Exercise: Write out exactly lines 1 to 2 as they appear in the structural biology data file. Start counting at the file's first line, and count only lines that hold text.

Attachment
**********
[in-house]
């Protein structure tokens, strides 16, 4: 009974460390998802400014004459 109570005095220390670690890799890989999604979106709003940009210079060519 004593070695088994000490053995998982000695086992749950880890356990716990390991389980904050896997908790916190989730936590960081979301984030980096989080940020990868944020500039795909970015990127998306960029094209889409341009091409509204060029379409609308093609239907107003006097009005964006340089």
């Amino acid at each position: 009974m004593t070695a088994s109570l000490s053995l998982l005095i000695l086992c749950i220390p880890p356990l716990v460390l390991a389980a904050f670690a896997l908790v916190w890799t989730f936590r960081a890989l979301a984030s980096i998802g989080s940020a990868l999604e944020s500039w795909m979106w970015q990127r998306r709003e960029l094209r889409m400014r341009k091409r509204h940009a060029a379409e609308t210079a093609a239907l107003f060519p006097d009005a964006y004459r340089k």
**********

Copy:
[in-house]
């Protein structure tokens, strides 16, 4: 009974460390998802400014004459 109570005095220390670690890799890989999604979106709003940009210079060519 004593070695088994000490053995998982000695086992749950880890356990716990390991389980904050896997908790916190989730936590960081979301984030980096989080940020990868944020500039795909970015990127998306960029094209889409341009091409509204060029379409609308093609239907107003006097009005964006340089």